"No," Canales' neurologist assured her. "It isn't MS."
Eventually, her symptoms worsened. Her legs became so numb they seemed to belong to someone else. She had double vision. Her left eye stopped aligning with her right. She began to forget things.
"I was scared," Carol said. "I was in search of an answer for what had taken over my body."
In September 2008, 14 months ago, her doctor finally discovered the truth. She had MS after all.
"The worst case is that I end up in a wheelchair and unable to care for myself," Carol said matter-of-factly. "The best case is that the lesions don't multiply and they don't come down on my spine. I hope the injections (three a week) and the vitamins (32 a day) will slow the progression. Ideally, that's what will happen."
She pauses. She smiles.
"I never thought (God) would take me, because I have 500 pair of shoes, and I don't think he has the closet space."
• • •
It took Mike and Carol Canales a long time to discover they were perfect for each other.
He had been married twice. She had, too. He was going through a divorce, and she wasn't looking to get remarried.
Then, on a night in Raleigh in April 2001, they happened to be at the 42nd Street Oyster Bar. He was in his first season at North Carolina State, living in a sparse apartment with a borrowed bed and a broken sofa. She was with two friends. Eventually, Canales walked across the room … and asked one of Carol's friends to dance.
"I wore glasses then, and I didn't have them on," he said.
Eventually, however, Mike came back, and this time, he audibled. Carol asked if he liked football. "A little," he said, grinning.
They discovered they liked each other. He thought she was gorgeous. She thought he was sexy. Their first date was in Jacksonville because he was on a recruiting trip. They saw A Knight's Tale. They talked about life and what they wanted from it.
So what did Carol see in Mike?
"Free football tickets are nice," she said, laughing.
"We had a No. 1 draft choice in Philip Rivers," he said, laughing along. "What's not to like?"
In July 2005, they married. They both played golf. They both liked movies. Most of all, they liked being together. They seemed to fit. They still do.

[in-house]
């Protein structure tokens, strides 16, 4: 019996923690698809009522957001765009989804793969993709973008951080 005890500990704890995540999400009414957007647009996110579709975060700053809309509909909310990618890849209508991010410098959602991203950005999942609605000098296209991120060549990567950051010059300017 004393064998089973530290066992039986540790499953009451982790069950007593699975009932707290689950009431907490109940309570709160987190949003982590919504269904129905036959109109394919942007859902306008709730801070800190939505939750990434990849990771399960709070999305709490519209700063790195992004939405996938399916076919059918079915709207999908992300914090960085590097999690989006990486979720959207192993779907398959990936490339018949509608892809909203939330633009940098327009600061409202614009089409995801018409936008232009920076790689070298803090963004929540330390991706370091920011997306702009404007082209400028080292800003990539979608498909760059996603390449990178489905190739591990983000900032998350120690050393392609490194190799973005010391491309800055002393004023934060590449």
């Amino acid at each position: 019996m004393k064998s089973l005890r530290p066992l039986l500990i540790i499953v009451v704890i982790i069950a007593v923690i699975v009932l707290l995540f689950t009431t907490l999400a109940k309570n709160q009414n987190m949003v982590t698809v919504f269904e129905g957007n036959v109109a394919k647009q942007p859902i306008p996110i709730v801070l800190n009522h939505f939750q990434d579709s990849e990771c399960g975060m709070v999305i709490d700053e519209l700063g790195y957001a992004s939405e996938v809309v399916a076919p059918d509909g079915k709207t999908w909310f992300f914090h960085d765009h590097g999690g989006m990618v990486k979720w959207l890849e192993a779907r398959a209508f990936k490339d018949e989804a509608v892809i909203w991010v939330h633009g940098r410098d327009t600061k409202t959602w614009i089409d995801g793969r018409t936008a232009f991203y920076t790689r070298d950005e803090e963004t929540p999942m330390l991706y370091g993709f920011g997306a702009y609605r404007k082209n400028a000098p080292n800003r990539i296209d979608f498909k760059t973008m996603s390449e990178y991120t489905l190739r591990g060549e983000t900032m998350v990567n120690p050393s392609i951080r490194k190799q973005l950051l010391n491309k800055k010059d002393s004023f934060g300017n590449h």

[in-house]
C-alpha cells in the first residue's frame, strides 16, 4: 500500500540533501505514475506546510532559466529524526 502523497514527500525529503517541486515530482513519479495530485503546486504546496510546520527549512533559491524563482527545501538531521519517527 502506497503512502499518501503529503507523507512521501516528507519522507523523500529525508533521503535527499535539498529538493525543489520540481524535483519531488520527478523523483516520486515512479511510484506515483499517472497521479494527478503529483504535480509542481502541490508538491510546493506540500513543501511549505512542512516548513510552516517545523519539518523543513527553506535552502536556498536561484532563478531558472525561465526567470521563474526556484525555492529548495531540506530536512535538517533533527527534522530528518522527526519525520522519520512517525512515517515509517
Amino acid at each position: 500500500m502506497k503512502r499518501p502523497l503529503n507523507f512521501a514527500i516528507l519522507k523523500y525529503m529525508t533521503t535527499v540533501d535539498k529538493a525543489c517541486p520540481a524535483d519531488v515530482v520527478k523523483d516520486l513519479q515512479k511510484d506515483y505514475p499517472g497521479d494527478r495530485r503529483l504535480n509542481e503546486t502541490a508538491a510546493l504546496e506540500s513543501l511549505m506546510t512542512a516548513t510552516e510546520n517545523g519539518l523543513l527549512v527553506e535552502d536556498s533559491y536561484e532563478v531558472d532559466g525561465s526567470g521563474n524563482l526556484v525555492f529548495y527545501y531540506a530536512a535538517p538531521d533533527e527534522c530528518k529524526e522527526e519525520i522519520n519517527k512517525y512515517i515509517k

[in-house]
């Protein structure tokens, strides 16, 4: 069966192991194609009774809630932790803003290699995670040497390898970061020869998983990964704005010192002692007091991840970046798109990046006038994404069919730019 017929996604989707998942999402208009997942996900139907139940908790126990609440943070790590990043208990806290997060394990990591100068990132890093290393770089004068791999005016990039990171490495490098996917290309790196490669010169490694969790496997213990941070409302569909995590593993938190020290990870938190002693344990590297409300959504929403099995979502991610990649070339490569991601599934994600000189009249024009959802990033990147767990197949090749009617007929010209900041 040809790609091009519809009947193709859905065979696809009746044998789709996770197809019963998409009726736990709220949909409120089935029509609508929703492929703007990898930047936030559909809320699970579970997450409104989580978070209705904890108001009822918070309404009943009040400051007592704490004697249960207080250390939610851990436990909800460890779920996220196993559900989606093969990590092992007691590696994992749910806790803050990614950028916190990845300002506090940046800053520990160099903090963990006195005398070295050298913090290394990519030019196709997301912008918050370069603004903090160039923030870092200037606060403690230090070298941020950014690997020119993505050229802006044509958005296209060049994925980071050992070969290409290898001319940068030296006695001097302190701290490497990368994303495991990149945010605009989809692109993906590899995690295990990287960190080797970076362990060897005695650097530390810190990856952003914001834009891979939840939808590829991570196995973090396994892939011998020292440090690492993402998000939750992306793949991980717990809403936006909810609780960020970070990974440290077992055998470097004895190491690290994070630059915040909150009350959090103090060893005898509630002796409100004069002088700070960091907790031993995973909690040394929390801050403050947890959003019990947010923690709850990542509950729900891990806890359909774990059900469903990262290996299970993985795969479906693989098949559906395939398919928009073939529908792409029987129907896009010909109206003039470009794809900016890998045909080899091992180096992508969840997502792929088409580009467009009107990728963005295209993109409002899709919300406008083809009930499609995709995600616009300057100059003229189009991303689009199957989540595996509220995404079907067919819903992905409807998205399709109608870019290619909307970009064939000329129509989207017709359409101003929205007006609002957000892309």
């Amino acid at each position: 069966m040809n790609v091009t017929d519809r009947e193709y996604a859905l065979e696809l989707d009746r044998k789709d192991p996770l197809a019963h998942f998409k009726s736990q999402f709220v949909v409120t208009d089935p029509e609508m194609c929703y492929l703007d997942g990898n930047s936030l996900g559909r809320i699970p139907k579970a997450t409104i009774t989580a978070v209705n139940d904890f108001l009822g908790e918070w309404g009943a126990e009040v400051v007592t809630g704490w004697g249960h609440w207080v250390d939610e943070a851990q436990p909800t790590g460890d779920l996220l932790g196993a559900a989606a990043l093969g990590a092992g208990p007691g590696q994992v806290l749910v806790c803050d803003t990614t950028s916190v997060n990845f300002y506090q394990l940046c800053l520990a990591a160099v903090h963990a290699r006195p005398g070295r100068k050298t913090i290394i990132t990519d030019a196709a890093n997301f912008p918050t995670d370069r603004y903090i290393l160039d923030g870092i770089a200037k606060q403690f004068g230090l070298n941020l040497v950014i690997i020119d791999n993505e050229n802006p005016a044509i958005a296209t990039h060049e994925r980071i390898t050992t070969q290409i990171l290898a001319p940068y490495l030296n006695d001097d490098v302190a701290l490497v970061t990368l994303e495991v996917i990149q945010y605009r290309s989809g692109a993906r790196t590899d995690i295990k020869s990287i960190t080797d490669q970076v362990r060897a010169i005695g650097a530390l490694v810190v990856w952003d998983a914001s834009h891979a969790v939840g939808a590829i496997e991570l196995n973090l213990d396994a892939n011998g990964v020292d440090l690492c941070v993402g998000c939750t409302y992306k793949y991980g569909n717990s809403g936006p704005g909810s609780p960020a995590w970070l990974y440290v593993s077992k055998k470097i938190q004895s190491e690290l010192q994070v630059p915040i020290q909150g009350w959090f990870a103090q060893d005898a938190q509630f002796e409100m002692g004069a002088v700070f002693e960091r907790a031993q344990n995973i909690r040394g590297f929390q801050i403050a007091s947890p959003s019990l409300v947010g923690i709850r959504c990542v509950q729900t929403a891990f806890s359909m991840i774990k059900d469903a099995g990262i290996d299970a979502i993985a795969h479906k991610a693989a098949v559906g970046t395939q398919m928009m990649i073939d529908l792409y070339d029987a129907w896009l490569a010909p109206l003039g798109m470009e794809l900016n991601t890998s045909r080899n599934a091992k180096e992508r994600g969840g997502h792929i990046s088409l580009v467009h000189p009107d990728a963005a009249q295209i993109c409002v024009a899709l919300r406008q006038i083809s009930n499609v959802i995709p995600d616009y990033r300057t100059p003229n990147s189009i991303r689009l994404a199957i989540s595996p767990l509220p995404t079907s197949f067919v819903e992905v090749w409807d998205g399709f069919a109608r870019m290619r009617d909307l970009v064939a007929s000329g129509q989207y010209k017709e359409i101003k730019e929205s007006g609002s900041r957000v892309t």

"I told her, 'You're not alone,' " Mike said. " Regardless of what happens, we're in this together. We're going to find a cure. We're going to find a way to battle this thing.' "
Mike admits it took awhile before the gravity of the disease hit him. It came when he was watching former talk show host Montel Williams talk about his MS on Oprah Winfrey's show.
"When they did it, I broke down and cried," Mike said. "I could never grasp what the doctors were saying to me. I was like, 'She's healthy. How could she be in a wheelchair and not able to walk in a week?' I couldn't understand it.
"At that point, I realized what my wife had, and I could do nothing to help. I know how to get third and 3. I know how to fix things and make things right. But here is my wife, and I couldn't protect her, and I couldn't help her. I didn't know how to make it better."
The players help. On the day she was finally diagnosed, for instance, USF was in Raleigh to play N.C. State. It was the town where they met, the school where Canales once worked, the place where the symptoms first occurred.
As word spread through the team about Mama C, the players began to show up. Eventually, there were eight or nine of them in the hotel room.
"I've never seen 18- and 19-year-old kids cry," said Mike, 48. "I told the players, and they all wanted to come with me. 'Coach, we want to see Mama C right now.' That's when you know that you've touched kids' lives."
The next day, with "Mama C" written on their gloves, the Bulls beat N.C. State 41-10.
It is when Carol talked about the players, her players, that her voice finally cracked.
"They make me proud," she said. "I've been around a lot of young kids in the last eight seasons, but none like these. … I'll be at their weddings. A couple of them are almost in my will."
And so she struggles on. Some days are better than others. The ringing in her ears is constant, but her legs have improved enough that she can run again. She believes she is on the right treatment. Whatever tomorrow holds, she said, she is ready for it.
First, though, she has a little coaching to do.
For goodness' sake, who else is going to make sure the players show up on time?